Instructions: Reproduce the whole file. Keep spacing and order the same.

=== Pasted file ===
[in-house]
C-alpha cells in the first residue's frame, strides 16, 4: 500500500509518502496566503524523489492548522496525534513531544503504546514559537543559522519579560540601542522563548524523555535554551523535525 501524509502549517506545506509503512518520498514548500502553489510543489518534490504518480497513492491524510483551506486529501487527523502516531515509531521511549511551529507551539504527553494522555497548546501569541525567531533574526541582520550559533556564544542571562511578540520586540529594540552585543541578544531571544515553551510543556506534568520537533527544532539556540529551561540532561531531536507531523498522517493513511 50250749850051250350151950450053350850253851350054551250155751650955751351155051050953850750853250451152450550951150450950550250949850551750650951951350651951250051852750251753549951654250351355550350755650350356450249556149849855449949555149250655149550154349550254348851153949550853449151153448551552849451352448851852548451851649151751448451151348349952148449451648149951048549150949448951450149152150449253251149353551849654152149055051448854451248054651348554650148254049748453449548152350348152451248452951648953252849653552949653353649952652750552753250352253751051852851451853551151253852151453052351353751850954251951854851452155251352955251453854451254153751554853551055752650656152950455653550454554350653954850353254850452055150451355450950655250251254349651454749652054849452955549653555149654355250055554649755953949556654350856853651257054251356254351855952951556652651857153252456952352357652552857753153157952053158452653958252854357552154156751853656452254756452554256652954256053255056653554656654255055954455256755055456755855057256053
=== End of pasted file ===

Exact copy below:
[in-house]
C-alpha cells in the first residue's frame, strides 16, 4: 500500500509518502496566503524523489492548522496525534513531544503504546514559537543559522519579560540601542522563548524523555535554551523535525 501524509502549517506545506509503512518520498514548500502553489510543489518534490504518480497513492491524510483551506486529501487527523502516531515509531521511549511551529507551539504527553494522555497548546501569541525567531533574526541582520550559533556564544542571562511578540520586540529594540552585543541578544531571544515553551510543556506534568520537533527544532539556540529551561540532561531531536507531523498522517493513511 50250749850051250350151950450053350850253851350054551250155751650955751351155051050953850750853250451152450550951150450950550250949850551750650951951350651951250051852750251753549951654250351355550350755650350356450249556149849855449949555149250655149550154349550254348851153949550853449151153448551552849451352448851852548451851649151751448451151348349952148449451648149951048549150949448951450149152150449253251149353551849654152149055051448854451248054651348554650148254049748453449548152350348152451248452951648953252849653552949653353649952652750552753250352253751051852851451853551151253852151453052351353751850954251951854851452155251352955251453854451254153751554853551055752650656152950455653550454554350653954850353254850452055150451355450950655250251254349651454749652054849452955549653555149654355250055554649755953949556654350856853651257054251356254351855952951556652651857153252456952352357652552857753153157952053158452653958252854357552154156751853656452254756452554256652954256053255056653554656654255055954455256755055456755855057256053